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- Prime Minister of the United Kingdom since 2019
UK Prime Minister Boris Johnson has apologised for not disclosing an exchange of messages with a Conservative Party donor to the head of an investigation into how his flat refurbishment was funded, newly published letters show.
Johnson's redecoration of his Downing Street residence has come under intense scrutiny, both for how much it cost and who paid for it.
It is just one of several scandals to have dogged the prime minister at the end of last year.
The redecoration by high-profile London interior designer Lulu Lytle has not been seen publicly but has been described in media reports as involving expensive gold wallpaper and garish furniture.
A donor initially paid tens of thousands of pounds of invoices and Johnson later repaid the donor after he became aware of the arrangement through media reports.
While Johnson has been cleared of breaking the rules, the episode has been used by critics to question his ethics, adding to a list of other incidents which have put Johnson's judgment in the spotlight.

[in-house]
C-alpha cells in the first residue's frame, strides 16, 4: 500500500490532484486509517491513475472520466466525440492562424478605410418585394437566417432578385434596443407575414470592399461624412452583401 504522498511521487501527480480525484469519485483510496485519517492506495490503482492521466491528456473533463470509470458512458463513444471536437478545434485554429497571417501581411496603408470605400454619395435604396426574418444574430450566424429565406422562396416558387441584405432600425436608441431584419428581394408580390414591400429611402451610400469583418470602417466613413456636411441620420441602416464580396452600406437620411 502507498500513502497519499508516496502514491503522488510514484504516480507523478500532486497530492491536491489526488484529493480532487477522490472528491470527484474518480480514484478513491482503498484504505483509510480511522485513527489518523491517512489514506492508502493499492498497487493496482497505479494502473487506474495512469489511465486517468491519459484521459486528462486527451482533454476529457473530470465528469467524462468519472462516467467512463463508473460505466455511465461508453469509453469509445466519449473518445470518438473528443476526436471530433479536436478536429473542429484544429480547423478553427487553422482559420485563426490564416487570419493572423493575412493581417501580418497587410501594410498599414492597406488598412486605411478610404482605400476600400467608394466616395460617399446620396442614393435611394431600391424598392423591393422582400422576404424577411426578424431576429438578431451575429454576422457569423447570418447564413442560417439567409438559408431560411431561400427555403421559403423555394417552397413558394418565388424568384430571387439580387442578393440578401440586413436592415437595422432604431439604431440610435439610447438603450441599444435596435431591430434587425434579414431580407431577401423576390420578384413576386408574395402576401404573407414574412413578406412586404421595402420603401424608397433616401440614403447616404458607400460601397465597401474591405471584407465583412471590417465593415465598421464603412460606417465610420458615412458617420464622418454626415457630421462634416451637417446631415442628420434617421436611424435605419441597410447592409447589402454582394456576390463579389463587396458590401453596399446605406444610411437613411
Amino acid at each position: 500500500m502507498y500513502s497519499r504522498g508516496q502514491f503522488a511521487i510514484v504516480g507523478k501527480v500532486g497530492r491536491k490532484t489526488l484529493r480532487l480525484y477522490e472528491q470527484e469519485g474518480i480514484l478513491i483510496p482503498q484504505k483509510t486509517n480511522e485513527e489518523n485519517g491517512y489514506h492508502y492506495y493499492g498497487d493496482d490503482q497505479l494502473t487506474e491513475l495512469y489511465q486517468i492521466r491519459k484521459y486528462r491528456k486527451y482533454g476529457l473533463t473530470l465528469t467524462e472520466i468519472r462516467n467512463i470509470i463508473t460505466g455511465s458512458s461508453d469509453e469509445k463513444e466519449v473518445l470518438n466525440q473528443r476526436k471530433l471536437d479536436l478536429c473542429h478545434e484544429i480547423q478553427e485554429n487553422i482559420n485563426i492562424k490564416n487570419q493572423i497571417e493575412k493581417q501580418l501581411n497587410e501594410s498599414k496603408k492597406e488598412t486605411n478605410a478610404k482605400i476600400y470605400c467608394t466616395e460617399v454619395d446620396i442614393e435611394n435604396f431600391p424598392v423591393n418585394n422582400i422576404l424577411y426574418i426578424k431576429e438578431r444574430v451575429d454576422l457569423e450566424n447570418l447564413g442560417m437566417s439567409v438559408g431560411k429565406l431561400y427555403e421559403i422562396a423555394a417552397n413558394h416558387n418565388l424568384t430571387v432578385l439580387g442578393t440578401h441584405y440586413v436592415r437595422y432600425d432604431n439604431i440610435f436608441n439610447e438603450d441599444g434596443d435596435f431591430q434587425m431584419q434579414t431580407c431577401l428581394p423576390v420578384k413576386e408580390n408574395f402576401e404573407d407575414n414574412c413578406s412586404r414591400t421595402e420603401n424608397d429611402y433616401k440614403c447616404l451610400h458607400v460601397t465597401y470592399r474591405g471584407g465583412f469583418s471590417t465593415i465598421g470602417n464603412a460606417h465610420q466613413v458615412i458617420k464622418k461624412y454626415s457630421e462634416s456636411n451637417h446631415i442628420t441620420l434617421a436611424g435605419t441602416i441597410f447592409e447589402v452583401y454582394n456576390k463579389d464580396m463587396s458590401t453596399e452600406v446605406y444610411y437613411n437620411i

Opposition politicians have accused him of running a corrupt government that hands out favours to cronies.
He denies this.
In a letter to Christopher Geidt, the independent adviser on ministers' interests, Johnson said he could not personally recall the exchange and "security issues" meant he had not been able to access an old device.
"I am sorry that the Office of the Independent Adviser has been put in this position and can only repeat the humble and sincere apology I gave when we discussed this matter earlier today," he wrote in a December 21 letter published on Thursday.
The so-called "missing exchange" came to light in a separate investigation by the electoral watchdog.
The watchdog fined Johnson's Conservative Party over incorrectly declared donations which helped fund the flat refurbishment.
Geidt said in a December 17 letter that after reviewing the message exchange, he had not changed his initial conclusion, published in May, which cleared Johnson of a conflict of interest but criticised him for not scrutinising the funding.
Geidt added more general criticism in the letters published on Thursday, singling out the processes that meant he had not seen the messages and saying that withholding information from him for any reason was unwise.
"The episode shook my confidence precisely because potential and real failures of process occurred in more than one part of the apparatus of government," he said in a separate reply to Johnson dated December 23.